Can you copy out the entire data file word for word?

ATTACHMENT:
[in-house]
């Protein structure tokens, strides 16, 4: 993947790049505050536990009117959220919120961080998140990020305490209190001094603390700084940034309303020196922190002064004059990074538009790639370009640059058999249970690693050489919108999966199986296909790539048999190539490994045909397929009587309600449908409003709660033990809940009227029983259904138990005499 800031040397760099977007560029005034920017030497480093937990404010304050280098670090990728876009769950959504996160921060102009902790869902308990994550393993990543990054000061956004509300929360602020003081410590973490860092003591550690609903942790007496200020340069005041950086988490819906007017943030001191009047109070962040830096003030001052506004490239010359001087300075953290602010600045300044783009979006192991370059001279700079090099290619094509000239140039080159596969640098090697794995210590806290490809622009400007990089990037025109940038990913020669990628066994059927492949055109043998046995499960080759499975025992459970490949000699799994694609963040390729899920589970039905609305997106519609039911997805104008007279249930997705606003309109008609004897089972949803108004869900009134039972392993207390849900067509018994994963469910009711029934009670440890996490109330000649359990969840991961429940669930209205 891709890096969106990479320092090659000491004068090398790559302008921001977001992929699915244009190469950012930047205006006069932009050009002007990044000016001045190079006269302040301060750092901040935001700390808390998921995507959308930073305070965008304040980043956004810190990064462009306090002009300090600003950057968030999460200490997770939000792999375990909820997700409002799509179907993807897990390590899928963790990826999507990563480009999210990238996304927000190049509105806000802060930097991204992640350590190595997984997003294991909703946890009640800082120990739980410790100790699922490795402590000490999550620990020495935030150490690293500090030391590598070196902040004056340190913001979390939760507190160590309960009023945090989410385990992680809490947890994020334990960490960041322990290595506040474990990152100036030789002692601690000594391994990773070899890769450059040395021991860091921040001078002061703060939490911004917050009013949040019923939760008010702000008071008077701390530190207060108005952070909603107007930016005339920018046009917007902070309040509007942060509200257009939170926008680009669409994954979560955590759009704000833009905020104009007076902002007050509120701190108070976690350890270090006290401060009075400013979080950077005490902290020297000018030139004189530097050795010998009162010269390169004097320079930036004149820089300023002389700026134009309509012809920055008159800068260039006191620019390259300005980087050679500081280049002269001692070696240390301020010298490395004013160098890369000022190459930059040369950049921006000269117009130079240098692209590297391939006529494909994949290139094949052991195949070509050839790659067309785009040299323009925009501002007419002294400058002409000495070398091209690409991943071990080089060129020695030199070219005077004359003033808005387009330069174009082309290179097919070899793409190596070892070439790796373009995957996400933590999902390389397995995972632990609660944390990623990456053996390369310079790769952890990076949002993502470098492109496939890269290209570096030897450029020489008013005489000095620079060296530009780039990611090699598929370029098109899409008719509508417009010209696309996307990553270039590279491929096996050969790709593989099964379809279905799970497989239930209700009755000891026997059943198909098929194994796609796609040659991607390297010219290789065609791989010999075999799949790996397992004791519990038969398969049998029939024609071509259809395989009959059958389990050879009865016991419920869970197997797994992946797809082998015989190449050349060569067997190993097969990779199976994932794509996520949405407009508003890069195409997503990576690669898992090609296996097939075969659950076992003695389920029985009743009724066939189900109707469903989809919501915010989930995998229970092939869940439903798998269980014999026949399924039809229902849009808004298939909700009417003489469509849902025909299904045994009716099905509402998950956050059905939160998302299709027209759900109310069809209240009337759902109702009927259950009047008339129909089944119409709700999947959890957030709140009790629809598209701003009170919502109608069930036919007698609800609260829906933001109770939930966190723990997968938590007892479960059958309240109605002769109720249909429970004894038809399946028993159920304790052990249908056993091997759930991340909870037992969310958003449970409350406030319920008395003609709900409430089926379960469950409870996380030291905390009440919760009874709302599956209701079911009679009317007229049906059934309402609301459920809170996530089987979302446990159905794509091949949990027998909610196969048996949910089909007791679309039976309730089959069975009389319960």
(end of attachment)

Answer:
[in-house]
């Protein structure tokens, strides 16, 4: 993947790049505050536990009117959220919120961080998140990020305490209190001094603390700084940034309303020196922190002064004059990074538009790639370009640059058999249970690693050489919108999966199986296909790539048999190539490994045909397929009587309600449908409003709660033990809940009227029983259904138990005499 800031040397760099977007560029005034920017030497480093937990404010304050280098670090990728876009769950959504996160921060102009902790869902308990994550393993990543990054000061956004509300929360602020003081410590973490860092003591550690609903942790007496200020340069005041950086988490819906007017943030001191009047109070962040830096003030001052506004490239010359001087300075953290602010600045300044783009979006192991370059001279700079090099290619094509000239140039080159596969640098090697794995210590806290490809622009400007990089990037025109940038990913020669990628066994059927492949055109043998046995499960080759499975025992459970490949000699799994694609963040390729899920589970039905609305997106519609039911997805104008007279249930997705606003309109008609004897089972949803108004869900009134039972392993207390849900067509018994994963469910009711029934009670440890996490109330000649359990969840991961429940669930209205 891709890096969106990479320092090659000491004068090398790559302008921001977001992929699915244009190469950012930047205006006069932009050009002007990044000016001045190079006269302040301060750092901040935001700390808390998921995507959308930073305070965008304040980043956004810190990064462009306090002009300090600003950057968030999460200490997770939000792999375990909820997700409002799509179907993807897990390590899928963790990826999507990563480009999210990238996304927000190049509105806000802060930097991204992640350590190595997984997003294991909703946890009640800082120990739980410790100790699922490795402590000490999550620990020495935030150490690293500090030391590598070196902040004056340190913001979390939760507190160590309960009023945090989410385990992680809490947890994020334990960490960041322990290595506040474990990152100036030789002692601690000594391994990773070899890769450059040395021991860091921040001078002061703060939490911004917050009013949040019923939760008010702000008071008077701390530190207060108005952070909603107007930016005339920018046009917007902070309040509007942060509200257009939170926008680009669409994954979560955590759009704000833009905020104009007076902002007050509120701190108070976690350890270090006290401060009075400013979080950077005490902290020297000018030139004189530097050795010998009162010269390169004097320079930036004149820089300023002389700026134009309509012809920055008159800068260039006191620019390259300005980087050679500081280049002269001692070696240390301020010298490395004013160098890369000022190459930059040369950049921006000269117009130079240098692209590297391939006529494909994949290139094949052991195949070509050839790659067309785009040299323009925009501002007419002294400058002409000495070398091209690409991943071990080089060129020695030199070219005077004359003033808005387009330069174009082309290179097919070899793409190596070892070439790796373009995957996400933590999902390389397995995972632990609660944390990623990456053996390369310079790769952890990076949002993502470098492109496939890269290209570096030897450029020489008013005489000095620079060296530009780039990611090699598929370029098109899409008719509508417009010209696309996307990553270039590279491929096996050969790709593989099964379809279905799970497989239930209700009755000891026997059943198909098929194994796609796609040659991607390297010219290789065609791989010999075999799949790996397992004791519990038969398969049998029939024609071509259809395989009959059958389990050879009865016991419920869970197997797994992946797809082998015989190449050349060569067997190993097969990779199976994932794509996520949405407009508003890069195409997503990576690669898992090609296996097939075969659950076992003695389920029985009743009724066939189900109707469903989809919501915010989930995998229970092939869940439903798998269980014999026949399924039809229902849009808004298939909700009417003489469509849902025909299904045994009716099905509402998950956050059905939160998302299709027209759900109310069809209240009337759902109702009927259950009047008339129909089944119409709700999947959890957030709140009790629809598209701003009170919502109608069930036919007698609800609260829906933001109770939930966190723990997968938590007892479960059958309240109605002769109720249909429970004894038809399946028993159920304790052990249908056993091997759930991340909870037992969310958003449970409350406030319920008395003609709900409430089926379960469950409870996380030291905390009440919760009874709302599956209701079911009679009317007229049906059934309402609301459920809170996530089987979302446990159905794509091949949990027998909610196969048996949910089909007791679309039976309730089959069975009389319960």